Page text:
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Session 36 - Gamma Ray Bursts: Observations & Theory.
Invited session, Wednesday, January 07
International Ballroom Center,

[36.01] Gamma-Ray Bursts: Observations

C. Kouveliotou (USRA, NASA/MSFC)

Gamma-ray bursts were serendipitously discovered 30 years ago with the Vela satellite series by Los Alamos scientists. Since then, GRB detectors on US and international spacecraft have amassed a wealth of information on this enigmatic phenomenon. Currently, BATSE (Burst And Transient Source Experiment) is the most sensitive GRB experiment; it was launched on April 1991, onboard NASA's Compton Gamma-Ray Obsevatory (CGRO). In April 1996, an Italian-Dutch satellite, BeppoSAX, equiped with Wide Field X-ray Cameras, imaged for the first time the prompt X-rays from a GRB and thus opened a new era in GRB research. The fast WFC locations, enabled optical, X-ray and radio telescopes to quickly follow up the emission region and detect the first GRB counterparts. I will review the main observational results of the last 7 years obtained with BATSE on the temporal, spectral and spatial characteristics of GRBs, together with the recent optical, X-ray and radio follow-up results that have made crucial steps towards the solution of the GRB mystery.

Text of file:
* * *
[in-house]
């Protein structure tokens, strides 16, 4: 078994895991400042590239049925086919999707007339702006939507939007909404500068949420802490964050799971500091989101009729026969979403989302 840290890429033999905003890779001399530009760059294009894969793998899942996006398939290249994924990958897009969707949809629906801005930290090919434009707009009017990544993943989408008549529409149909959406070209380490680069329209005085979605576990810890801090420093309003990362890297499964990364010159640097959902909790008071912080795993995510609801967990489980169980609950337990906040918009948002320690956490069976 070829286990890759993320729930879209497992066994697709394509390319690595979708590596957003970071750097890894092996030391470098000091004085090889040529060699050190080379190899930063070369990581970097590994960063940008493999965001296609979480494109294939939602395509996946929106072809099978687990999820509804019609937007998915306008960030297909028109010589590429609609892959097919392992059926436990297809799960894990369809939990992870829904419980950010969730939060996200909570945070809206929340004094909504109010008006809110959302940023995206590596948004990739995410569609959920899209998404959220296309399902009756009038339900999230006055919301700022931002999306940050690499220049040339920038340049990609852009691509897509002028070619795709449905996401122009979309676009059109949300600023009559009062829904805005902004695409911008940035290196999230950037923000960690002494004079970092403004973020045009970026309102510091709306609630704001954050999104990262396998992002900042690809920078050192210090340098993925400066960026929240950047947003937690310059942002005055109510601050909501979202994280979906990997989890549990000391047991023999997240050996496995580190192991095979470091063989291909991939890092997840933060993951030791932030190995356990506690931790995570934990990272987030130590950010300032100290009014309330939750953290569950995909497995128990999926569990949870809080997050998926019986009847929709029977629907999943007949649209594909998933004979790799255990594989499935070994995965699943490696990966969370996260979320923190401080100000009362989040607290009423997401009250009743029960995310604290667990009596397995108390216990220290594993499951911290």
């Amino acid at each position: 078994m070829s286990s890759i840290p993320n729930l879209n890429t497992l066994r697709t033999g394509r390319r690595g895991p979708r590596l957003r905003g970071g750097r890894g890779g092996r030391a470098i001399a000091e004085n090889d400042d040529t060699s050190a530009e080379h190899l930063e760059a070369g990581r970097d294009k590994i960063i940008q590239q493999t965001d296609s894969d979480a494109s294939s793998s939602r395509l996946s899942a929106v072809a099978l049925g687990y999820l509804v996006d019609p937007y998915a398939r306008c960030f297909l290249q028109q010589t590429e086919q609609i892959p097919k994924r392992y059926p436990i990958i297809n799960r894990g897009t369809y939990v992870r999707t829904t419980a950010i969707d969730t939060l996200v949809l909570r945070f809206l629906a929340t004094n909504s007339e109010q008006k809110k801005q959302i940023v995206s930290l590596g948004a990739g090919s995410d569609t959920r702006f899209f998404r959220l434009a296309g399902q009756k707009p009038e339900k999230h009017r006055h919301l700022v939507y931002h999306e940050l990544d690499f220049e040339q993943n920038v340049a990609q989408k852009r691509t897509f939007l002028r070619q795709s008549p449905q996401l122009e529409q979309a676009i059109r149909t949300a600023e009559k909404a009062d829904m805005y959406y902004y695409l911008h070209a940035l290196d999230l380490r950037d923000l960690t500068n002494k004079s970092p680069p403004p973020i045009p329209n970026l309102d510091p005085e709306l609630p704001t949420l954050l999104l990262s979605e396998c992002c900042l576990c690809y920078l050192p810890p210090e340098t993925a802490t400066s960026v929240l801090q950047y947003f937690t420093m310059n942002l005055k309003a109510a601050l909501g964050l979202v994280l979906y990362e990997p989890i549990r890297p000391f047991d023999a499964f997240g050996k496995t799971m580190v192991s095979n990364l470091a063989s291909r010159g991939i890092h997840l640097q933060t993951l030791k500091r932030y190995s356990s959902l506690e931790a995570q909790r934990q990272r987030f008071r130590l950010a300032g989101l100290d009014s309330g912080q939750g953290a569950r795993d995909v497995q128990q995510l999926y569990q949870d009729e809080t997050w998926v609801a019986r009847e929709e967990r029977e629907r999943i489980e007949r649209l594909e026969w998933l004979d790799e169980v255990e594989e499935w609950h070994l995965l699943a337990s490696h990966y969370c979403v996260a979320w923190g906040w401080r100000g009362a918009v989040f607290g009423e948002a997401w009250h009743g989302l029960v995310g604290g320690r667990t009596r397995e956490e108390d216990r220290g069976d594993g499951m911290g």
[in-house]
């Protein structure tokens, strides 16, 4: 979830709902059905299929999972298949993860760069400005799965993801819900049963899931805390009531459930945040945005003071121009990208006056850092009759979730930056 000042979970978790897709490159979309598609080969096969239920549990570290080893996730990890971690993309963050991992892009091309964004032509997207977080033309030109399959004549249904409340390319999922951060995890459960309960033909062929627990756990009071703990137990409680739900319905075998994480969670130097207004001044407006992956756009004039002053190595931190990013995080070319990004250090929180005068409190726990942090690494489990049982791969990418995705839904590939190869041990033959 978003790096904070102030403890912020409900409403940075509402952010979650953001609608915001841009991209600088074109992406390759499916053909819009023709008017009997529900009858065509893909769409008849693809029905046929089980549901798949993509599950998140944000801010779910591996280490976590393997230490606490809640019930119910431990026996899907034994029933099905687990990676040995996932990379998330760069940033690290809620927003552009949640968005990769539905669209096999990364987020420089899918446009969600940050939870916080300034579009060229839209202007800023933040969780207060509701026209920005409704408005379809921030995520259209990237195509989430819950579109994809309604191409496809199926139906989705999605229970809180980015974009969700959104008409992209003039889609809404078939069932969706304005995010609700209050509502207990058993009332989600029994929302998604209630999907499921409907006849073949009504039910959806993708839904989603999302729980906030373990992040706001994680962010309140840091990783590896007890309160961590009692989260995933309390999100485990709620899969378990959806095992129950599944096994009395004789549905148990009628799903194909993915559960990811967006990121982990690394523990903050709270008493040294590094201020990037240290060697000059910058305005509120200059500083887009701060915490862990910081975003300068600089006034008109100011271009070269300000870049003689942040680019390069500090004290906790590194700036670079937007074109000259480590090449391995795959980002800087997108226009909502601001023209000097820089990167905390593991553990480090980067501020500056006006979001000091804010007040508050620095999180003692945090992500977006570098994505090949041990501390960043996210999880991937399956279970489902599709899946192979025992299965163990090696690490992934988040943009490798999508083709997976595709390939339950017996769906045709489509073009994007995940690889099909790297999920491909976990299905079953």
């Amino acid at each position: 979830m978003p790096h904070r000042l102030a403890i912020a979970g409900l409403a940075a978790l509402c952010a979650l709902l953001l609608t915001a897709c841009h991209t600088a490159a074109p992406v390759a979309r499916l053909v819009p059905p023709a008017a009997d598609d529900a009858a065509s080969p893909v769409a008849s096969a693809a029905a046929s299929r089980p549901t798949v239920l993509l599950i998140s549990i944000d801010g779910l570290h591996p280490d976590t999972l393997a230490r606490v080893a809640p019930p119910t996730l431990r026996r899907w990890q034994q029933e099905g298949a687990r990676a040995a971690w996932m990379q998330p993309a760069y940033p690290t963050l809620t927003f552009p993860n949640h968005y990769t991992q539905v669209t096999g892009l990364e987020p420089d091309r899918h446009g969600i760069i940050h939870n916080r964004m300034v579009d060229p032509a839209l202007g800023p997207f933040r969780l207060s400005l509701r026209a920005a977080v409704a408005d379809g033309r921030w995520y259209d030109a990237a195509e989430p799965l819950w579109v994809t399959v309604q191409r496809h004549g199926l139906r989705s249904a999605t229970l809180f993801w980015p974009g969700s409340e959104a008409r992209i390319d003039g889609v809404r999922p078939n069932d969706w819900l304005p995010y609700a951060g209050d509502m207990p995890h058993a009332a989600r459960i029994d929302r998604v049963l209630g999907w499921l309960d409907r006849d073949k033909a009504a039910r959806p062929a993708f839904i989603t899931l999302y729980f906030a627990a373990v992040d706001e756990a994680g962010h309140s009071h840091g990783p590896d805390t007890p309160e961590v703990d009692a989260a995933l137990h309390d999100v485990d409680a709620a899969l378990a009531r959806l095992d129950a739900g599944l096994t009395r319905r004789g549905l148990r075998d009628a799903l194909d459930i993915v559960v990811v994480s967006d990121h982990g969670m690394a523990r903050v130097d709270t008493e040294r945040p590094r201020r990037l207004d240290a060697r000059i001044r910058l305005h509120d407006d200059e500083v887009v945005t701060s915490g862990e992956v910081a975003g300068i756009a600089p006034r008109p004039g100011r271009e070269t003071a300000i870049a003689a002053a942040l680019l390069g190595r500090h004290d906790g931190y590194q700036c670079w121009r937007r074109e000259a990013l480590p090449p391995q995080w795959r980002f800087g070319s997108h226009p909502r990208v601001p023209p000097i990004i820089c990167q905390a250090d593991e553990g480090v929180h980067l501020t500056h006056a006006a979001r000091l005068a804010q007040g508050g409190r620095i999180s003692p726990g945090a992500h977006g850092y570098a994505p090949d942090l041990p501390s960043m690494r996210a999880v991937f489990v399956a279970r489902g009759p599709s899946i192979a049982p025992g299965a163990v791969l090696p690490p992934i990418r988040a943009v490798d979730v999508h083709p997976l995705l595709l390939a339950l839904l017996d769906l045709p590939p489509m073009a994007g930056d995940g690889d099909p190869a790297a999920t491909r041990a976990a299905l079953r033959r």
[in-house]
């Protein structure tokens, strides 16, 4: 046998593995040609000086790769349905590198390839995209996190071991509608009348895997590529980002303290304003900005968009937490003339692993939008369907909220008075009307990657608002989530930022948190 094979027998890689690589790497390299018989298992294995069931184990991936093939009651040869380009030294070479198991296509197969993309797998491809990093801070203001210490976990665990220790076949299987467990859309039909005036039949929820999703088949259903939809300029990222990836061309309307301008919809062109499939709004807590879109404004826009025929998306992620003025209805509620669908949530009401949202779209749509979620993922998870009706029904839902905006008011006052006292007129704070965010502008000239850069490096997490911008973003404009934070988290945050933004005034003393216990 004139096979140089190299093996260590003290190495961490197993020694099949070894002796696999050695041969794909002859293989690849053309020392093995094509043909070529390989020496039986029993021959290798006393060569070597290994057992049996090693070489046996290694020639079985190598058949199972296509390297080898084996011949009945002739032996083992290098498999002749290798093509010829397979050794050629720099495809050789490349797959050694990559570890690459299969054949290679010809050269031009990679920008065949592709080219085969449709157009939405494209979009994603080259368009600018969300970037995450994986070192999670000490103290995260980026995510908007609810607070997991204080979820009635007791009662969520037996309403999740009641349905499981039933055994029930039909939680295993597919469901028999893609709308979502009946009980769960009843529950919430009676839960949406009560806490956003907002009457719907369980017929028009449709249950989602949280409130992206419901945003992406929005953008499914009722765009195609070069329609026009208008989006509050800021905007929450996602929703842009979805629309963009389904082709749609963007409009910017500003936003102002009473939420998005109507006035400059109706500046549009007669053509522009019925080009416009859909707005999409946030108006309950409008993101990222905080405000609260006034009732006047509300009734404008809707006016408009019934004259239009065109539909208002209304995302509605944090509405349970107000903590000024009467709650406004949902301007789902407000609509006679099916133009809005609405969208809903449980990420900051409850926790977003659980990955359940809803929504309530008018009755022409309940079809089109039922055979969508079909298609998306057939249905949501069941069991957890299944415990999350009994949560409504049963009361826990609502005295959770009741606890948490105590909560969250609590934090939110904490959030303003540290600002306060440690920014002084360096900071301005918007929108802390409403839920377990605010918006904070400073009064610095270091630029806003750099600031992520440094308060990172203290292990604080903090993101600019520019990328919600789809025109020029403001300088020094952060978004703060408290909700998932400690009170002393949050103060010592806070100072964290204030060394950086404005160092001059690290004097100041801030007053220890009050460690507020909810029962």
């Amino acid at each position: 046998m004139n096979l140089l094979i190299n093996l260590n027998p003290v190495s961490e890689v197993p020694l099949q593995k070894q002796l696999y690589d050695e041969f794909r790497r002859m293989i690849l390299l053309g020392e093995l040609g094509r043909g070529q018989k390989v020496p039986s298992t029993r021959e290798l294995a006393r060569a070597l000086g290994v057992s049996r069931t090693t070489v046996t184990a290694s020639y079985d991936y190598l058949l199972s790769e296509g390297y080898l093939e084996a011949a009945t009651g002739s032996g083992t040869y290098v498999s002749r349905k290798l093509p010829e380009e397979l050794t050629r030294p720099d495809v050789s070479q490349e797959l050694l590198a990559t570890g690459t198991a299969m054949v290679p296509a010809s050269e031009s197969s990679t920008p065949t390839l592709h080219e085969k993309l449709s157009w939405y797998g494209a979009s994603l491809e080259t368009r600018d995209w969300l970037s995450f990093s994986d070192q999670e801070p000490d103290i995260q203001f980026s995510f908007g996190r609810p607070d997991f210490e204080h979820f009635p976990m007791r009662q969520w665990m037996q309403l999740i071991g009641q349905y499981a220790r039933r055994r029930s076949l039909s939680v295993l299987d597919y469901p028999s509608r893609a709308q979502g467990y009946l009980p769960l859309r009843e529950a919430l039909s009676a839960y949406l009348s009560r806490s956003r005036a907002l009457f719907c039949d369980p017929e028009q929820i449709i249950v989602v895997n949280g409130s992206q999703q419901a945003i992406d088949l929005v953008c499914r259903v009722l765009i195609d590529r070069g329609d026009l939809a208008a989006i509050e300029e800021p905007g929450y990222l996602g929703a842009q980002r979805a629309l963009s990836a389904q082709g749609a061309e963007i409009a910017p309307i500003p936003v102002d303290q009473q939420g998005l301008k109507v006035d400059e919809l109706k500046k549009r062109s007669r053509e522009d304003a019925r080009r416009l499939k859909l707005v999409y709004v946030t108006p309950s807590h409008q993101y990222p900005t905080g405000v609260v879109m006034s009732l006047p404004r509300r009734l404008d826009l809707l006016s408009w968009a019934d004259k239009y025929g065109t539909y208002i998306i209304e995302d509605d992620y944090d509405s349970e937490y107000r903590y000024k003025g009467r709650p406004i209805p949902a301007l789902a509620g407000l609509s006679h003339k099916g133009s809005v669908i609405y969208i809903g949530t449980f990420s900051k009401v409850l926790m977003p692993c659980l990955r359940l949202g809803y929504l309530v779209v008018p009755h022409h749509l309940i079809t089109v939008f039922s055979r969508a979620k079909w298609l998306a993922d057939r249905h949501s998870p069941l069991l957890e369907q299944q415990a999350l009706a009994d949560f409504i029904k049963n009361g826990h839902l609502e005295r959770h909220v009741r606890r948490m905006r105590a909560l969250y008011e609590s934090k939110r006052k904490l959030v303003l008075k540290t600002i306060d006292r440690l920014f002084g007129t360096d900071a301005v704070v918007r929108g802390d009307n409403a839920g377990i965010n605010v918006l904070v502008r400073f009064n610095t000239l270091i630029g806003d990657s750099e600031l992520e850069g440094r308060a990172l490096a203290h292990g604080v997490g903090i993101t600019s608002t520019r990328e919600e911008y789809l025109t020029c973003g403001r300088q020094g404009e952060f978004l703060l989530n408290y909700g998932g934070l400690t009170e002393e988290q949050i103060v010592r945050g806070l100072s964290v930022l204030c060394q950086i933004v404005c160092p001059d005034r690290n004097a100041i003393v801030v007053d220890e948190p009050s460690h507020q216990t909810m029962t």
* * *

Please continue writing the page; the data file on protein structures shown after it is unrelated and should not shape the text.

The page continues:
Program listing for Wednesday